Unfortunately, the ease of downloading electronic books is also endangering the bookstore. If you don’t see a pop-up book on display in a store, how do you know it’s there? If you can’t open it to experience the magic, how do you know it’s something you must have? And facing limited budgets, publishers have little recourse but to divert money from pop-up books – among many types of books – to the electronic versions. A librarian once told me I must be very lucky because with so few skilled paper engineers, I must have a built in market for my skills. You can’t have a pop-up book without a paper engineer, after all. But in reality, if a publisher can’t see a way to make a profit on a project, it…just…won’t….happen.
Do you have any advice for artists who want to become paper engineers?
First, don’t let my previous answer discourage you! I don’t know how much of a career there is going to be for this in the future, but if you love this art form, think of it as just that: an art form. There is never any guarantee of financial rewards with art, and that has never stopped artists from doing what they are born to do. Since there are very few schools that even teach paper engineering courses (and no such thing as a degree program), study as many pop-up books as you can. The best way to learn this, short of interning for an established paper engineer, is just to do it. Copy the mechanisms. Rebuild them. Change something to make it your own. Do it again until it works the way you envisioned. Some of you will figure a way to make a career out of this, even if the established model of going through publishers is diminished further. As the saying goes, when one door closes, another opens. I’m constantly looking for those opening doors and you should, too!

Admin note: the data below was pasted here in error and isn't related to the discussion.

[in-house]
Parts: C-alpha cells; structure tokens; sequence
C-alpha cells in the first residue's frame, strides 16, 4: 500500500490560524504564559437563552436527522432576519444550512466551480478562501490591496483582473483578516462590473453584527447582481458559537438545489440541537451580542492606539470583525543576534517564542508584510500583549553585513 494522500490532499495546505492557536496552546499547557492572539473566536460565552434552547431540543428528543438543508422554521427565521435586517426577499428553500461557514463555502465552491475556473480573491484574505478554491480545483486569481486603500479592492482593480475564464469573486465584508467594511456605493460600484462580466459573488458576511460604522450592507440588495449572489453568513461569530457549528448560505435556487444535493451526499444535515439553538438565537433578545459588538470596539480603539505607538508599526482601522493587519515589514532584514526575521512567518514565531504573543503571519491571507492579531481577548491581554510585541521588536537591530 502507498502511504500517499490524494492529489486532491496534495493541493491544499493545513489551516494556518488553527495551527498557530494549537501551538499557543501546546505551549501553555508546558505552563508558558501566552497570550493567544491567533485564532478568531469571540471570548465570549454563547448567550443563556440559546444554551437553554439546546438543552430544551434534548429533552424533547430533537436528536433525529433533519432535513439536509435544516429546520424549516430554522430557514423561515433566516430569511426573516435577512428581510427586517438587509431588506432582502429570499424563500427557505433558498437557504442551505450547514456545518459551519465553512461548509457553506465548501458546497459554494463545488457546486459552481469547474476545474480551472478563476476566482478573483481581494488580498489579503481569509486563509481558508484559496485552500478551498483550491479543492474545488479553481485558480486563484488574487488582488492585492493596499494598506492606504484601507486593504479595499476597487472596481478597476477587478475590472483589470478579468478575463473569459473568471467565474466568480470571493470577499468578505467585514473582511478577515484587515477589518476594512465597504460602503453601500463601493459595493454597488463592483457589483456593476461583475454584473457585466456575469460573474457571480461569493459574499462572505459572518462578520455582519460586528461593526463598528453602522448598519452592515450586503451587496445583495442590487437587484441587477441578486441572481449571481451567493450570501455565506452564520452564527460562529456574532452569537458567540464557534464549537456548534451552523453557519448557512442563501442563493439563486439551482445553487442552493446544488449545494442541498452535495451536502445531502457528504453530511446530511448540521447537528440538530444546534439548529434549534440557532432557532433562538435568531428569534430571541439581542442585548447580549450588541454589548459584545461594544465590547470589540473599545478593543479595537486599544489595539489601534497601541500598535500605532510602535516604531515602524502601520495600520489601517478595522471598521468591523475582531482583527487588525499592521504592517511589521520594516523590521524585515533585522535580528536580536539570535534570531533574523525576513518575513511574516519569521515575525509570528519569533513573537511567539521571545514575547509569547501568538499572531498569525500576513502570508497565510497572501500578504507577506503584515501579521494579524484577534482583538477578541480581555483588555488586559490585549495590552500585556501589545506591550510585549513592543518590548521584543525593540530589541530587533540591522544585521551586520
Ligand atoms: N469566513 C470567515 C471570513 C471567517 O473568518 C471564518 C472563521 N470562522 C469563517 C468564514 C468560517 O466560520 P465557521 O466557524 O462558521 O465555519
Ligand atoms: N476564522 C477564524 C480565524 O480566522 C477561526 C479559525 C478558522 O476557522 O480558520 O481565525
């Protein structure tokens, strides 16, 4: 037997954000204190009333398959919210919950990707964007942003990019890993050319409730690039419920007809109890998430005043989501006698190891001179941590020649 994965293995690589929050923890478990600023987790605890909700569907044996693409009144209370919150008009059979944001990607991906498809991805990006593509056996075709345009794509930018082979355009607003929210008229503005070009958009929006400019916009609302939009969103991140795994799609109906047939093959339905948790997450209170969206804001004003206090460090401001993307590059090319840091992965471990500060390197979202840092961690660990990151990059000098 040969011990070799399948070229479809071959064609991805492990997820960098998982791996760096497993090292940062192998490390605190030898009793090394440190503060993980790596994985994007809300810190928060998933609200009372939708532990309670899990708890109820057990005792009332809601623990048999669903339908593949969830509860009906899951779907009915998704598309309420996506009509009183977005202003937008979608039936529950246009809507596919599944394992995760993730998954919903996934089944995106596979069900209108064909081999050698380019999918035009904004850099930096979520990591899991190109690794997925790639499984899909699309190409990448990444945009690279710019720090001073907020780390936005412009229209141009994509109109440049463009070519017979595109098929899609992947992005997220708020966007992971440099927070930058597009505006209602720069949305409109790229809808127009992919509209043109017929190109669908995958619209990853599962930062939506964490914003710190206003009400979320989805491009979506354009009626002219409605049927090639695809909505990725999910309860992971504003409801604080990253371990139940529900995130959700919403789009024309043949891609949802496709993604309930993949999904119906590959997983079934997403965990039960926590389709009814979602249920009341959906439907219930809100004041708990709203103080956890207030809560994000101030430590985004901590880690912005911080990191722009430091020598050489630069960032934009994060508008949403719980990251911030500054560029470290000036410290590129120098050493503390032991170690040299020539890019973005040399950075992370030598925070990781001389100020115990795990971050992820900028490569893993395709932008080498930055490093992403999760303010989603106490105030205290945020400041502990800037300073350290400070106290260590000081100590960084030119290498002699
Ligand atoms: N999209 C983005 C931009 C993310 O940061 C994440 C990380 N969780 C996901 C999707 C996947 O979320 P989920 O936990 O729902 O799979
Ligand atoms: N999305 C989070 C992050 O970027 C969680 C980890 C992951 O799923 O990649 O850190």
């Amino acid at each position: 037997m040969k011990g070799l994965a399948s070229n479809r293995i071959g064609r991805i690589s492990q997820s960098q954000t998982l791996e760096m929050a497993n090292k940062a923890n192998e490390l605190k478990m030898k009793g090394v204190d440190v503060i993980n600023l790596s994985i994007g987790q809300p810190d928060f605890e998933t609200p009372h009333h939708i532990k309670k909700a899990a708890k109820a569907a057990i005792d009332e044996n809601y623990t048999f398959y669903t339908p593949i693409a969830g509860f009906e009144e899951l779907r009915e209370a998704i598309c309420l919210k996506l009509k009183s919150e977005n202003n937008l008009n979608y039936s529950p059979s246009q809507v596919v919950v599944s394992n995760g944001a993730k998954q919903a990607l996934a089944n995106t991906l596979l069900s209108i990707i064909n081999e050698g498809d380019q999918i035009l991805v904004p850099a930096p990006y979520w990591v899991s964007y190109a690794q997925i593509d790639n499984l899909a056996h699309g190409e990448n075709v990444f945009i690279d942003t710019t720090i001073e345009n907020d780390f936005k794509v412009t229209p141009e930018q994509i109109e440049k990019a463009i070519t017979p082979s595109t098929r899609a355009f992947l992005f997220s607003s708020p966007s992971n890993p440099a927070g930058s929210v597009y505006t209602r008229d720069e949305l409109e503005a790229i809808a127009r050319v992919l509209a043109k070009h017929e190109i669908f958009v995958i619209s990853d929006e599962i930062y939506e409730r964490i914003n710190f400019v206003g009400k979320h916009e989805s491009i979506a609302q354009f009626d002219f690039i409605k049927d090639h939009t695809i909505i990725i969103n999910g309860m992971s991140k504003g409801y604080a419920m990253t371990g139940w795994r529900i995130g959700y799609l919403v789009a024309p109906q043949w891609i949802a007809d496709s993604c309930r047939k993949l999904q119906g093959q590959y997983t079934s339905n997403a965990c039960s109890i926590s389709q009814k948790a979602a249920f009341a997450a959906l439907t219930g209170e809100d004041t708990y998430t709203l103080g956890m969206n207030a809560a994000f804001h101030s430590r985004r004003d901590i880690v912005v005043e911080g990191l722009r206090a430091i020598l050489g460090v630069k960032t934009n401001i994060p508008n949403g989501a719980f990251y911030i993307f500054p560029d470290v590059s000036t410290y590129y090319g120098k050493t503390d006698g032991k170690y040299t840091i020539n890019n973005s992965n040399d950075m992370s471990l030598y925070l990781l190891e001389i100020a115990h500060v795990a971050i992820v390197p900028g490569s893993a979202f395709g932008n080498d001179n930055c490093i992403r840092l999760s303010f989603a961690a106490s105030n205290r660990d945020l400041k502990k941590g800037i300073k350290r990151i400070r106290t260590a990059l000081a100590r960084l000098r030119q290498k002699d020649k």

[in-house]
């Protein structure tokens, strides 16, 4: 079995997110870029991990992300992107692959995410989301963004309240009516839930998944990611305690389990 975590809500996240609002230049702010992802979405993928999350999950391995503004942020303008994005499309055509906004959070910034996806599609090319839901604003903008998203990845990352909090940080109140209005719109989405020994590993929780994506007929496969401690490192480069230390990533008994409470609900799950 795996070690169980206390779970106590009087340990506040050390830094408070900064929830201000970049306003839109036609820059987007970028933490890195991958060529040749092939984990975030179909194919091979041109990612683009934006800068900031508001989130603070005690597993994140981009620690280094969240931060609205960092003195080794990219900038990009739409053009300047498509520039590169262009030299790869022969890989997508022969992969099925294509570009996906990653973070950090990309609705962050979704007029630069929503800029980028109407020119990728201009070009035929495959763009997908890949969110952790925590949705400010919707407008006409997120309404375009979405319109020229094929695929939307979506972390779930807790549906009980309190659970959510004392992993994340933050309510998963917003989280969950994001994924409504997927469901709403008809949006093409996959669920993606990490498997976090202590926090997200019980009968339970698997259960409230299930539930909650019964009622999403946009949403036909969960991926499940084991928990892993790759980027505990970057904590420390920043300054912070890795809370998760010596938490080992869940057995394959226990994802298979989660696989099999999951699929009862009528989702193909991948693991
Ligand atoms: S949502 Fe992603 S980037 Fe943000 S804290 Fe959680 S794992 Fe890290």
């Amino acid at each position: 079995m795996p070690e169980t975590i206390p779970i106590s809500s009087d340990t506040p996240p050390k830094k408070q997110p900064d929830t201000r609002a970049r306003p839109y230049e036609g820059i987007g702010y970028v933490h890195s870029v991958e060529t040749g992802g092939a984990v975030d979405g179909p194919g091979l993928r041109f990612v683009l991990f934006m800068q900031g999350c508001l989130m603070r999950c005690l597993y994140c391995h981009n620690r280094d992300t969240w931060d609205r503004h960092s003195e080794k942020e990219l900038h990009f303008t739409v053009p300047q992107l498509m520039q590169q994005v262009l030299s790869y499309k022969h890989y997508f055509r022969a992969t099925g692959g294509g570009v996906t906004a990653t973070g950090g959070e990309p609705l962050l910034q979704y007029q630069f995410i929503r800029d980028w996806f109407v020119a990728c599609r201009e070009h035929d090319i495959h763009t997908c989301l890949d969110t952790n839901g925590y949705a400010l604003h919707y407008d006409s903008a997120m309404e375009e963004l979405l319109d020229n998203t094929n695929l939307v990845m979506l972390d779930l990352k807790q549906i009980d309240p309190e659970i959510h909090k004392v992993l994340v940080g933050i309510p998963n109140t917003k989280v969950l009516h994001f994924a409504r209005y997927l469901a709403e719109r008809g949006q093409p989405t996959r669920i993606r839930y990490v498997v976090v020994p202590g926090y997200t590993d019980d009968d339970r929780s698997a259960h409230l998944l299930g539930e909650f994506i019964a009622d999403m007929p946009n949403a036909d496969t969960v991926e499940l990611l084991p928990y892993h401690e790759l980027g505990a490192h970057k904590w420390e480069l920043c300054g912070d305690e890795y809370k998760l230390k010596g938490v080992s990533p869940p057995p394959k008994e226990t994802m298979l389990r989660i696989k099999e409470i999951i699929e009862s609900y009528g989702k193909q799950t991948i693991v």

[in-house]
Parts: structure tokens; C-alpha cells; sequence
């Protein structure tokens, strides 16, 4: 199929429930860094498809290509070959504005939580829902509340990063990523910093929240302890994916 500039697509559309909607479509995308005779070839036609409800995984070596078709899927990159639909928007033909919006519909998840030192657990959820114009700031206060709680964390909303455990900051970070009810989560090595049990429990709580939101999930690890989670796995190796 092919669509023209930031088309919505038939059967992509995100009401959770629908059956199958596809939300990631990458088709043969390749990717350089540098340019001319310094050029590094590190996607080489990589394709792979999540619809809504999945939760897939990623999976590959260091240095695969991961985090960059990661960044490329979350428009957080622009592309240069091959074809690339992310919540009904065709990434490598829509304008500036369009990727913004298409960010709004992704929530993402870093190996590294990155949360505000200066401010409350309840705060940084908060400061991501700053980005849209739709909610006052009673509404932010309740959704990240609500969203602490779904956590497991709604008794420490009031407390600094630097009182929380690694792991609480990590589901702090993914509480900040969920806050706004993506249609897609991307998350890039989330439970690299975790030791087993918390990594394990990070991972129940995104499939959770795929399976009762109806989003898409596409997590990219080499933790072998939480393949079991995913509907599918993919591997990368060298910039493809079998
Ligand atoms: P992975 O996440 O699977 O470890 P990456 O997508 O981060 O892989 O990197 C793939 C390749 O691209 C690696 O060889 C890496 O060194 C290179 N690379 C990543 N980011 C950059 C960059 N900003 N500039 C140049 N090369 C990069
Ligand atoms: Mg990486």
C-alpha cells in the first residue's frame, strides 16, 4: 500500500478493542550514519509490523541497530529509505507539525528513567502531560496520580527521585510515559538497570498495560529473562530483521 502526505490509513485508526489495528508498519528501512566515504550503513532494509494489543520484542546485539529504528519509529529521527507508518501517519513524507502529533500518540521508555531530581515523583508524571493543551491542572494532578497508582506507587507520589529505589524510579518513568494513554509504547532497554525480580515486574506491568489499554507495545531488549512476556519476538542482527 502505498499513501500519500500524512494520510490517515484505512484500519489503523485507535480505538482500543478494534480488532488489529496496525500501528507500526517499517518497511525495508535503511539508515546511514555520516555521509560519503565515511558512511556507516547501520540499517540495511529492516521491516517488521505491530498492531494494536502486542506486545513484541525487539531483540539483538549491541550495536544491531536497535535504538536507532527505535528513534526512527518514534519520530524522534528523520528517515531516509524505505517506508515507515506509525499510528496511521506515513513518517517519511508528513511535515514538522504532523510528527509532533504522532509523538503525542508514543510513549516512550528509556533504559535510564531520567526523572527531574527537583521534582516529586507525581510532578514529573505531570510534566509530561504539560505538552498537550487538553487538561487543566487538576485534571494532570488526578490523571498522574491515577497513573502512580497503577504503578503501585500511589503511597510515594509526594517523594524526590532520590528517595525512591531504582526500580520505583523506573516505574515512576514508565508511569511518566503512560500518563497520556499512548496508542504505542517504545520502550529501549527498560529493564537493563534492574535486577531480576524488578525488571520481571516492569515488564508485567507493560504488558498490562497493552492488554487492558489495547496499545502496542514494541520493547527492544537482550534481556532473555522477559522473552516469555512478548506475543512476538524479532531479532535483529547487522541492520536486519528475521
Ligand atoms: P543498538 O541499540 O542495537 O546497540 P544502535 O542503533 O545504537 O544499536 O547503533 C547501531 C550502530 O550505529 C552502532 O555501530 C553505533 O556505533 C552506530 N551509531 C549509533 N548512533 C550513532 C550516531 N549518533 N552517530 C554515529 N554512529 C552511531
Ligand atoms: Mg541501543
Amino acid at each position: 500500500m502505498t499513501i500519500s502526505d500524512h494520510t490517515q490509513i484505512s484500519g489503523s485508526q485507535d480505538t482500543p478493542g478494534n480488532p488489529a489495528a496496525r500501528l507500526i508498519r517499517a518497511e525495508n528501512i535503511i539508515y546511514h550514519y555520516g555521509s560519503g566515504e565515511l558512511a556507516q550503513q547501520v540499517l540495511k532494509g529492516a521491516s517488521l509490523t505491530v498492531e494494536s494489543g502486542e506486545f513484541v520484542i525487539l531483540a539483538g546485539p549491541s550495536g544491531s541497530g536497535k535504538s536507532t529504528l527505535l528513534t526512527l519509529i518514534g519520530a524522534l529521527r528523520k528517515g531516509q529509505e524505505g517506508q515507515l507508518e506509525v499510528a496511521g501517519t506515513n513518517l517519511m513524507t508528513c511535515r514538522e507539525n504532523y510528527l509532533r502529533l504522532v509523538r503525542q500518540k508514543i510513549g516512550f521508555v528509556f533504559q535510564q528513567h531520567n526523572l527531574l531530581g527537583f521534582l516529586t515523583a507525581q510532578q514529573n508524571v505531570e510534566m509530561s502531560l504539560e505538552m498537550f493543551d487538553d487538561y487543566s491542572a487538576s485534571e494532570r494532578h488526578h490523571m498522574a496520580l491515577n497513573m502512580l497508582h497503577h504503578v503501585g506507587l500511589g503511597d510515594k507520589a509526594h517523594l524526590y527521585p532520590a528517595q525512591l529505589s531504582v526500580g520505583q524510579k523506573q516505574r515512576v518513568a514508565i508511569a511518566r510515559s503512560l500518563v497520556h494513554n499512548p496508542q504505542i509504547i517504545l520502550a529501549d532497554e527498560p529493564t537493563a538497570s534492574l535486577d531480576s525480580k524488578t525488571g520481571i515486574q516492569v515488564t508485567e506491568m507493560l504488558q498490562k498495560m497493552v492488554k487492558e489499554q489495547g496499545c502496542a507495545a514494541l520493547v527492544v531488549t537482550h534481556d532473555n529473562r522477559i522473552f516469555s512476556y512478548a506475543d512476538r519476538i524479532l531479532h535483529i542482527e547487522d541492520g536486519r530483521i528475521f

When you are not designing, what do you most like to do?
I love movies, and I love to read and cook. We’ve been fans of Top Chef from its beginning and I’ve been fortunate enough to meet some of them and dine in their restaurants. So it’s a hobby to be inspired by their dishes as I prepare meals. My wife and I have a menagerie of pets (three dogs and five cats) all of whom I love. I also love to travel, although now that my children are recently out on their own, we have a bit of problem with the pet-sitting situation!
Bruce, I am in awe of your work, and I have truly been enlightened by your words. All of us at Good Reads with Ronna are so grateful to you for taking the time to share your passion with our readers. If everyone could see and touch a copy of America’s National Parks, pop-ups books would certainly endure! Best of luck to you with your next project; I for one can’t wait to see what that will be!
Readers, click here to purchase your copy of America’s National Parks. For every copy of the book sold, $8 will be donated to the National Park Conservation Association (NPCA) For more information about Bruce Foster and his pop-up books and movie scenes, visit his website.